Hmmmm... It seems I either don't get your notifications or I get 3 of them in a few minutes time. Go figure. LOL - I did not receive this from you, but the way I found out about this was because I got my goodreads notification from "New Updates From Authors I Follow." I don't go to brick and mortar stores or libraries anymore. I only do ebooks now, because of an eye problem that makes even large print books tough to read. Eight years ago I became disabled and couldn't work anymore, so my income dropped to living off of my Social Security disability check only. Thus the reason for not buying books anymore, along with my eye sight, and well, that left the library out as an option. With all that being said, I get about 40% of my books from Amazons top 100 free ebooks by the 3 genre categories I like to read, but usually I only view the top 20 books though. If I like the first book and it is a series, I will usually buy the rest of the ebooks in the series, and I will then give their other books a try as well, if money permits. In determining what books I pick out, I am definitely a covers kind of girl. If the cover catches my eye I stop and read the title, then if the title catches my interest, I will read the blurb about the book. Then I grab the book and either start reading right away, or continue looking through the top 20 of the top 100 free. I found out about you right after you had finished writing the second Island of Fog book. I can't remember who, but someone I was friends with had linked your website and I just happened to see it. I clicked on the link and read your then new website about the start of your Island of Fog series. I went to Amazon and got it for free and fell in love with them all. So, I immediately bought book 2 and then stalked your website, and waited until each new book came out and bought them as they came out all the way until the end of the series. I have also picked up or purchased all of your books for free or .99 cent specials so far too, but have not started reading them just yet. I imagine, if I like them though, I would purchase the rest of the series. But also, I have added the rest to my wishlist in hopes that they go on sale or are offered for free occasionally. I do this with ALL of the authors I like now. This last part would probably not be such an issue with me if I did not have such a limited income. I am one of those people that, while raising my 3 kids as a single parent, did not think I could afford to put money back into a retirement plan, and kept thinking, I will when they get older. BUT, no one expects to become disabled in their very early 40's and not be able to work anymore. Sometimes I canít even .99 cents. Boy, had I known then what I know now...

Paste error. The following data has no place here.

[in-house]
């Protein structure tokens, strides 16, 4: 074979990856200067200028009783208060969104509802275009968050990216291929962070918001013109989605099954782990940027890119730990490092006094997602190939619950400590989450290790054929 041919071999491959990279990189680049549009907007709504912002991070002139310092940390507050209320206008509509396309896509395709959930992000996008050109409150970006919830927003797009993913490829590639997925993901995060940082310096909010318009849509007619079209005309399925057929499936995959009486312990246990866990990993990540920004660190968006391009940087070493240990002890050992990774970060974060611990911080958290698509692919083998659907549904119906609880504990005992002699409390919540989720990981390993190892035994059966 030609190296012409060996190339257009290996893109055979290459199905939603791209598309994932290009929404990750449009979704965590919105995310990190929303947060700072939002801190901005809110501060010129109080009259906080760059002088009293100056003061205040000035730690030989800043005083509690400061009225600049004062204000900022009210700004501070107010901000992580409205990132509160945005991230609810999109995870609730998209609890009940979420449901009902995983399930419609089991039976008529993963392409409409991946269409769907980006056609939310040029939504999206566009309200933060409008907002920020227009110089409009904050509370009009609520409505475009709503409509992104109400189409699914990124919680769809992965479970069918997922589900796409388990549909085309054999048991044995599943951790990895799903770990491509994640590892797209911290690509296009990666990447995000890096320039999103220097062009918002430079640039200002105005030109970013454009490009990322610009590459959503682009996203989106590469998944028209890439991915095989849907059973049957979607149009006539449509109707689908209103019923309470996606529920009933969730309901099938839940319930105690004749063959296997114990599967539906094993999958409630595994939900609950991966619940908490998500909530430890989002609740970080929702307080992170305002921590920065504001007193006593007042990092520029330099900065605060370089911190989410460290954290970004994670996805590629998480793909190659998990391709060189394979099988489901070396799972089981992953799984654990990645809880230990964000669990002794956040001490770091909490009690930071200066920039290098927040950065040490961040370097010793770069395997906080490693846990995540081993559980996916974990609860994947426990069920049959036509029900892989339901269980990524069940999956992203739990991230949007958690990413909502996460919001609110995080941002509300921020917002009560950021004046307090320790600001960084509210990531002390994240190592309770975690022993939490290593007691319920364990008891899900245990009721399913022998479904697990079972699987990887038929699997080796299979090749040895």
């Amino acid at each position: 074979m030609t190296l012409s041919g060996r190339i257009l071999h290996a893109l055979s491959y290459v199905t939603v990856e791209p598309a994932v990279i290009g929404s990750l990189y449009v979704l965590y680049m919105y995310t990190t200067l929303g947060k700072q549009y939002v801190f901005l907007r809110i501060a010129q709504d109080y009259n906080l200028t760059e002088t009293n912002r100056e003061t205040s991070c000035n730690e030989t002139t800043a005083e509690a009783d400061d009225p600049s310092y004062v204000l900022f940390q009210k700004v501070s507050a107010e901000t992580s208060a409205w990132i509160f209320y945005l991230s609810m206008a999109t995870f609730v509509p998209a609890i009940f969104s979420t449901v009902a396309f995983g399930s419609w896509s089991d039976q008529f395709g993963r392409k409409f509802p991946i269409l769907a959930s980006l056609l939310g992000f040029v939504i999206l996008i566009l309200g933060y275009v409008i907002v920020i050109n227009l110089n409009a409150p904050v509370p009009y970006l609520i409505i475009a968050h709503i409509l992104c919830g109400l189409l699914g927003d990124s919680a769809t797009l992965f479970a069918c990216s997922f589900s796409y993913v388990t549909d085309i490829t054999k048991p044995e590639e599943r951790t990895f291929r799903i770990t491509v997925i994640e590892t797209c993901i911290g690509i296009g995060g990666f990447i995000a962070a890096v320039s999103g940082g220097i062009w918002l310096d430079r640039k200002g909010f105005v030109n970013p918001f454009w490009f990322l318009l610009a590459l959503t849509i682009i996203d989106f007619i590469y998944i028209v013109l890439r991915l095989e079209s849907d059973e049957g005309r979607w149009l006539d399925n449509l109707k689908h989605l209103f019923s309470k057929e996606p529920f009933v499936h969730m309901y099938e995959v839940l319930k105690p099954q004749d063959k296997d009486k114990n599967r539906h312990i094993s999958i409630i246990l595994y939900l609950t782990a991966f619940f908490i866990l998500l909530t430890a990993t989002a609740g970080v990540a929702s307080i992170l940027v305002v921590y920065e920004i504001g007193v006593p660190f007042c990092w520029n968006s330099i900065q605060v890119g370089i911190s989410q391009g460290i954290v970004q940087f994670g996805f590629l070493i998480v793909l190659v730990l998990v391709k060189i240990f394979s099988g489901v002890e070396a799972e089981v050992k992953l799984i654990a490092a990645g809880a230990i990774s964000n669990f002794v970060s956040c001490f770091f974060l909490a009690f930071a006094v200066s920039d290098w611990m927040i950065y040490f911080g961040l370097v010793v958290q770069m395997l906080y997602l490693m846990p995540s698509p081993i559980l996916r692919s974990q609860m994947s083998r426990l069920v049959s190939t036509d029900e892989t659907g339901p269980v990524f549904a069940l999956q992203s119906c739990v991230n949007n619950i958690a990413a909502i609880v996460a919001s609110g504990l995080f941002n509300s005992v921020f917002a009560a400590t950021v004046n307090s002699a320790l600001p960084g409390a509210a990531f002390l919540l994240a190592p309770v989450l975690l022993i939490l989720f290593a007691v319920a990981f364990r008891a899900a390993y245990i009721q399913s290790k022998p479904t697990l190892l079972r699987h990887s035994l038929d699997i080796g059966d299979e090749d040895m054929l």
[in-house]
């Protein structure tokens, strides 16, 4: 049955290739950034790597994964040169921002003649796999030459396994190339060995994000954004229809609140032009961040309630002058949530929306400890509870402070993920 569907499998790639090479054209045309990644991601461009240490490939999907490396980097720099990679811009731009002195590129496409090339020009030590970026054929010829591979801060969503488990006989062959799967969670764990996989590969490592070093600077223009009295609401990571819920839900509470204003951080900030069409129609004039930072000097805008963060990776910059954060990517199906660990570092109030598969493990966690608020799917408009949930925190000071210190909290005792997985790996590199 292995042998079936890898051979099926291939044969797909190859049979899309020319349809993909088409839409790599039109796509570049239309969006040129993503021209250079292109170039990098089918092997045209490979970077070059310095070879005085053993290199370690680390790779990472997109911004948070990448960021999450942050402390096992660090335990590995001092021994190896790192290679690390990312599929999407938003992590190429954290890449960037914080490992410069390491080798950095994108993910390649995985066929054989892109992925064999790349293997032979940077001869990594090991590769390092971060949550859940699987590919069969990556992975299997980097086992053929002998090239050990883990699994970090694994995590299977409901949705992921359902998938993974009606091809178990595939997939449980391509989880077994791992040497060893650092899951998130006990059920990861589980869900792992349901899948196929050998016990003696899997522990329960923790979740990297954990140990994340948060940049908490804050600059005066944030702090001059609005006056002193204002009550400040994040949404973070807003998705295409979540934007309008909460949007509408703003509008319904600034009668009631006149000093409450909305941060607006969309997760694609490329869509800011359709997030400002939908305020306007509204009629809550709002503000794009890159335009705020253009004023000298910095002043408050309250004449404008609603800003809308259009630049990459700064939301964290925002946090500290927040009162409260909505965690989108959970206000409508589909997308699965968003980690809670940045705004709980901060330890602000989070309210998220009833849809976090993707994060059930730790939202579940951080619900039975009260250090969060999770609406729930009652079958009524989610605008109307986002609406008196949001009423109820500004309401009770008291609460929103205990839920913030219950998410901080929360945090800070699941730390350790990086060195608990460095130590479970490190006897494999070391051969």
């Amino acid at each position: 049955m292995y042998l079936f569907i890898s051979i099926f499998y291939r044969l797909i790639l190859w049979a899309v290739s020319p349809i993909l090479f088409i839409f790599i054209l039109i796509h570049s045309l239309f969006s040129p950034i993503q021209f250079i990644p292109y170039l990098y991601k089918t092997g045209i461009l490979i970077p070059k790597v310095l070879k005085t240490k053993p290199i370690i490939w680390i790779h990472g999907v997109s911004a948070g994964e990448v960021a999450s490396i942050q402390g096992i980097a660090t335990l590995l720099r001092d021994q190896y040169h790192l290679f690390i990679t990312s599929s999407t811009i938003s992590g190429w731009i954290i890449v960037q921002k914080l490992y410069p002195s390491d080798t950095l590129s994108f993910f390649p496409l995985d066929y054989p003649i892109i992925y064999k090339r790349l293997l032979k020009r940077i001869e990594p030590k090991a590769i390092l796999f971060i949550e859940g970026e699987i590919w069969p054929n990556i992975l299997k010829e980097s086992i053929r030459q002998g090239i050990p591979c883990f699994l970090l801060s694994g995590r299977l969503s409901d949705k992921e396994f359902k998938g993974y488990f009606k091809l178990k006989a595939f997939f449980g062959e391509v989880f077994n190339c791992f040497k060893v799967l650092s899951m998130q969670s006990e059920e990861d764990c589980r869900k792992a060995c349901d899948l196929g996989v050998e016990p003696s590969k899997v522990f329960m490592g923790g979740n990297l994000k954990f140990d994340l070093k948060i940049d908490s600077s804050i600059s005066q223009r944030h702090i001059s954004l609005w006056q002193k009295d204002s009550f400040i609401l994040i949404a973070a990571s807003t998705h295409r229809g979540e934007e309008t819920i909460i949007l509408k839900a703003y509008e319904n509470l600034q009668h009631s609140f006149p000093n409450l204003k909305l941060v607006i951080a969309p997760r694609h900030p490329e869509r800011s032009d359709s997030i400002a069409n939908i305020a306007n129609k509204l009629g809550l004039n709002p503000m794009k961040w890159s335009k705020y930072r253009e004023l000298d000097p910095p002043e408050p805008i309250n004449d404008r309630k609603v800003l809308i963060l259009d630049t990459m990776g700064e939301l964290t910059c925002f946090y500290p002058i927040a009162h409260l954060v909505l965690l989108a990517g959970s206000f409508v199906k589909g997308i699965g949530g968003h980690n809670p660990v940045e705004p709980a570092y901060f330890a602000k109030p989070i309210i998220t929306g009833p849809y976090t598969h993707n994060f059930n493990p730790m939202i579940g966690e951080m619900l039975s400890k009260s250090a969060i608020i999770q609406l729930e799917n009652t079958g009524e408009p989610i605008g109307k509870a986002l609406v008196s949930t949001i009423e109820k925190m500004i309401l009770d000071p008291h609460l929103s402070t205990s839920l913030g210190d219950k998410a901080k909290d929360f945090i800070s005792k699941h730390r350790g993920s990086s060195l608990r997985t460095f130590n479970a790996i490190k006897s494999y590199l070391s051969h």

But, back to how I get books to read. I also look at the recommended for you on Amazon, and from what Amazon emails me in their newsletters. I would guess I get 10% that way? I get probably 40% from facebook groups for indie authors or through stuff the authors link. The additional 10% come from recommendations from mostly indie authors websites, recommendations, their what Iím reading now, etc.
Reviews play a pretty important part once I have found books via the above ways. If there are no reviews I usually wonít even pick it out to see about it. The ARC reviews are pretty easy to pick out, and although I donít put a ton of weight into them, I certainly judge itís contents by them. 50+ reviews is usually the ďmagicĒ number for me if it goes into my ecart for review or not at all, although that is not a firm rule.
OK, enough, although I could write a lot more. I hope all of this helps!
Wow! Thank you, Donna! All VERY interesting and useful.
I admit I don't do sales very often at all, partly because it's such a pain to change all the prices on every platform, and then back again, and promote the sale and everything else... I'm just not very good at the marketing thing! Plus, two of my Book 1s are permafree, and I don't see a whole lot of point in putting, say, Book 3 of any series on sale. By the way, Unicorn Hunters (Book 1 of the new Legacies series) is $3.99 at the moment, but it will likely be made free after I've published Books 2 and 3. There's no sense in giving away a book unless there are at least a couple more behind it that will earn money. That's always been my strategy.
I'm sorry you're getting three email notifications. I still don't understand why that would be so. But this last post had a problem I've never seen before, which meant that many of the notifications never went out at all. I tried twice, once around 4:30 PM, and again four hours later. I suspect you missed out both times, while others would have received it twice. But I think this is a separate problem to what you're seeing; you're normally getting three emails at once! Anyone else having this problem?
Thanks again, Donna — much appreciated.